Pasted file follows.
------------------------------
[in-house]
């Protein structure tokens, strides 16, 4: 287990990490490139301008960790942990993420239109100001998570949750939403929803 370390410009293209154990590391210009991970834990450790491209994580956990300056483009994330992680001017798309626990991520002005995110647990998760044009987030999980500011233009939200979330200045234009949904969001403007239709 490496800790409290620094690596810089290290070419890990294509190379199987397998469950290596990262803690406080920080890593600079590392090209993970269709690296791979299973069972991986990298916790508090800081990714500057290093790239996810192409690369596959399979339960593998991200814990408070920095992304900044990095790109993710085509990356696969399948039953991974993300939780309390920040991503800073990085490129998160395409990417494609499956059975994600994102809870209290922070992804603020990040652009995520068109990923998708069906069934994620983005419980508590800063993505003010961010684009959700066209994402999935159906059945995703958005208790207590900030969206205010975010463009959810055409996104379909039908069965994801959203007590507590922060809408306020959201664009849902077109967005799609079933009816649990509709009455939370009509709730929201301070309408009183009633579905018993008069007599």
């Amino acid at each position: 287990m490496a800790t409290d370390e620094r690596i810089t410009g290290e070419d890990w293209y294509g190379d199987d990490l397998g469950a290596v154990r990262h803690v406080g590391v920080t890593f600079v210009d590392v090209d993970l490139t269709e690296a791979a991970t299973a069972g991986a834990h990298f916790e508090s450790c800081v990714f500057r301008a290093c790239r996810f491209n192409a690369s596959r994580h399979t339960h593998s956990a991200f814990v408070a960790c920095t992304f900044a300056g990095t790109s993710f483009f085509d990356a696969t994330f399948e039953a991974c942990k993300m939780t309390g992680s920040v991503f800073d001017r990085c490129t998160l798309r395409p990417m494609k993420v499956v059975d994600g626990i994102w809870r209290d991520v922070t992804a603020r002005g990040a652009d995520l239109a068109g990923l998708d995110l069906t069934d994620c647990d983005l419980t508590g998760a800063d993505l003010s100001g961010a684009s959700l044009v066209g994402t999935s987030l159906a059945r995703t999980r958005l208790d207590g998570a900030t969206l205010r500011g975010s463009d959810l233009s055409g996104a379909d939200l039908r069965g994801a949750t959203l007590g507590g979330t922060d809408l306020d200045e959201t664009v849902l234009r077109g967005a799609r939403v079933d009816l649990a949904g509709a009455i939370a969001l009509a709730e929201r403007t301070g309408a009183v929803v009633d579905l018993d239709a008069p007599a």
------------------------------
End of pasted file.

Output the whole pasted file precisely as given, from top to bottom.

[in-house]
């Protein structure tokens, strides 16, 4: 287990990490490139301008960790942990993420239109100001998570949750939403929803 370390410009293209154990590391210009991970834990450790491209994580956990300056483009994330992680001017798309626990991520002005995110647990998760044009987030999980500011233009939200979330200045234009949904969001403007239709 490496800790409290620094690596810089290290070419890990294509190379199987397998469950290596990262803690406080920080890593600079590392090209993970269709690296791979299973069972991986990298916790508090800081990714500057290093790239996810192409690369596959399979339960593998991200814990408070920095992304900044990095790109993710085509990356696969399948039953991974993300939780309390920040991503800073990085490129998160395409990417494609499956059975994600994102809870209290922070992804603020990040652009995520068109990923998708069906069934994620983005419980508590800063993505003010961010684009959700066209994402999935159906059945995703958005208790207590900030969206205010975010463009959810055409996104379909039908069965994801959203007590507590922060809408306020959201664009849902077109967005799609079933009816649990509709009455939370009509709730929201301070309408009183009633579905018993008069007599």
């Amino acid at each position: 287990m490496a800790t409290d370390e620094r690596i810089t410009g290290e070419d890990w293209y294509g190379d199987d990490l397998g469950a290596v154990r990262h803690v406080g590391v920080t890593f600079v210009d590392v090209d993970l490139t269709e690296a791979a991970t299973a069972g991986a834990h990298f916790e508090s450790c800081v990714f500057r301008a290093c790239r996810f491209n192409a690369s596959r994580h399979t339960h593998s956990a991200f814990v408070a960790c920095t992304f900044a300056g990095t790109s993710f483009f085509d990356a696969t994330f399948e039953a991974c942990k993300m939780t309390g992680s920040v991503f800073d001017r990085c490129t998160l798309r395409p990417m494609k993420v499956v059975d994600g626990i994102w809870r209290d991520v922070t992804a603020r002005g990040a652009d995520l239109a068109g990923l998708d995110l069906t069934d994620c647990d983005l419980t508590g998760a800063d993505l003010s100001g961010a684009s959700l044009v066209g994402t999935s987030l159906a059945r995703t999980r958005l208790d207590g998570a900030t969206l205010r500011g975010s463009d959810l233009s055409g996104a379909d939200l039908r069965g994801a949750t959203l007590g507590g979330t922060d809408l306020d200045e959201t664009v849902l234009r077109g967005a799609r939403v079933d009816l649990a949904g509709a009455i939370a969001l009509a709730e929201r403007t301070g309408a009183v929803v009633d579905l018993d239709a008069p007599a």